RIALTO - The City Council will evaluate behind closed doors the performance of its city attorney, who is handling legal efforts to clean up contamination of the city's drinking water.

It is not clear if the council will take any action involving Bob Owen, who also had a hand in the city's court battle to eliminate its Police Department.

Mayor Grace Vargas said Monday that the city has spent too much on legal costs.

"And I think now is the time for the change," she said.

Rialto has a contract through 2010 with Owen and his small law firm to serve as city attorney.

The contract paid the firm $729,402 when it was signed in 2003. That amount increases by 2 percent a year.

The cost of breaking the contract now is $500,000.

Owen did not return calls seeking comment Monday.

"Obviously, the mayor is a little bit ahead of me, but I think there's going to be some - probably some frank discussions," said Councilman Ed Scott. "All options are open."

Owen, who has been city attorney for more than 15 years, has overseen the city's legal efforts to get contamination of the local drinking water cleaned up. The city has spent about $20 million on that effort. Only about $3 million of that money has been spent on treatment for the primary contaminant, perchlorate. The council has authorized an audit of all the perchlorate expenses, but it has not yet been released.

In 2005, the City Council voted to replace

the Police Department with the San Bernardino County Sheriff's Department - a decision it later reversed after a tough legal battle in which the city had to hire a Bay Area law firm. The city lost the court fight against its police officers union on a legal technicality because city officials did not meet with the union before voting to eliminate the department.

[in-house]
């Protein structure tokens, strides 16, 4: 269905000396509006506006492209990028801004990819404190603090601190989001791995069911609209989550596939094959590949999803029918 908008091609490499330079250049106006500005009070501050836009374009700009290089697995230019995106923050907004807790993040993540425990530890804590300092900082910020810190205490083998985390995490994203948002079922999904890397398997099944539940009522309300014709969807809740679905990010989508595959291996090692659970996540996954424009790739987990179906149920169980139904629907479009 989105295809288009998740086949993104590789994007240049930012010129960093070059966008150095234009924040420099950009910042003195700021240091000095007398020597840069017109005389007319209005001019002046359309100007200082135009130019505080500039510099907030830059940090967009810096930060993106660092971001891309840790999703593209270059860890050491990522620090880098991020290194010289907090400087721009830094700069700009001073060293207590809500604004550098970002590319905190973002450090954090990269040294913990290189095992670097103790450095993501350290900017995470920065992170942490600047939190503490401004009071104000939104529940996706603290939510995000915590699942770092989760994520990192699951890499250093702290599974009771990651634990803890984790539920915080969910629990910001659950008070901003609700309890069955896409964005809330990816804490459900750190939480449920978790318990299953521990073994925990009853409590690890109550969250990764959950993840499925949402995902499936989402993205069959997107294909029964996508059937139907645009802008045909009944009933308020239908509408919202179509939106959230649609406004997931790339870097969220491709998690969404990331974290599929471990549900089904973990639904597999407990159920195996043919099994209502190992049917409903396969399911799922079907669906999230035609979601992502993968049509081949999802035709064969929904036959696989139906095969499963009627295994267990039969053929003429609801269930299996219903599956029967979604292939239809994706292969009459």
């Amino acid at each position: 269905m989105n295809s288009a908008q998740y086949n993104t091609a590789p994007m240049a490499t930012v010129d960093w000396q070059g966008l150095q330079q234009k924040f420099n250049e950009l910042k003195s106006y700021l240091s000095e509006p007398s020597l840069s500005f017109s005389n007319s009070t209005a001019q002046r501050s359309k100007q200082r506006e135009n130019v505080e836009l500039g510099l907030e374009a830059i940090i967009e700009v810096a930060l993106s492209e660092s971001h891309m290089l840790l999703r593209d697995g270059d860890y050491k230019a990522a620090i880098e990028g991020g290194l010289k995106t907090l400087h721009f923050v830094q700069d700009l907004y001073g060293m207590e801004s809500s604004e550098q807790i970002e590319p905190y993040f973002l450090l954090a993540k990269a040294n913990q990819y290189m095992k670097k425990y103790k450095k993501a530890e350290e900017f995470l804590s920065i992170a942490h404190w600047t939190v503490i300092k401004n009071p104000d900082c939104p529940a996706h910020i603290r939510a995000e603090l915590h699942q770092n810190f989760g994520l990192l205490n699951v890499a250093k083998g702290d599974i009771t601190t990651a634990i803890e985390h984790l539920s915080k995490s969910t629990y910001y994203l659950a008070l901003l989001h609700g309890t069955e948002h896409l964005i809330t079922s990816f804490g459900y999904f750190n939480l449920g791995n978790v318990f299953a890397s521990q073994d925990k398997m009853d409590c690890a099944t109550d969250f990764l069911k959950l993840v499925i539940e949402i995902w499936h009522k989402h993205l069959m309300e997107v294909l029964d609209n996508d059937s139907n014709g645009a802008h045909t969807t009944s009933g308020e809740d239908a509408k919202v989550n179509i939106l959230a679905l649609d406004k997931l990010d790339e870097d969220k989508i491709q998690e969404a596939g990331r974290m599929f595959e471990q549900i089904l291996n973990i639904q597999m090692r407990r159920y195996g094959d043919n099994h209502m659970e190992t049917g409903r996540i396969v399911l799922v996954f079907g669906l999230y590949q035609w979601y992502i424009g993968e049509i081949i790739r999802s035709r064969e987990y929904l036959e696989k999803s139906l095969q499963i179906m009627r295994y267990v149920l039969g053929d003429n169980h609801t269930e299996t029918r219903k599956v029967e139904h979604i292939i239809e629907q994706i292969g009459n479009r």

"I think there's just a number of issues that I intend to address with litigation, legal fees and those kinds of things," Scott said.

On Friday, Councilwoman Winnie Hanson said she would not support an effort to remove Owen.

"I'm very satisfied with our city attorney," she said.

"There's always times when people are going to second guess everything."

She characterized what she thought the discussions would be about: "We're looking at not so much performance but values and do we or do we not need a bigger or better or different-type representation."

She also said there are "developments" within Owen's professional life that she said are "exciting" but did not elaborate.

Vargas said it was Owen's responsibility to keep the city from spending so much on perchlorate.

"And I guess most of us are in agreement on that."

To get the latest

What: The City Council meets in closed session before its council meetings. When the meeting starts, it reports any actions that took place in closed session.

When: 6 p.m. tonight

Where: City Hall, 150 S. Palm Ave.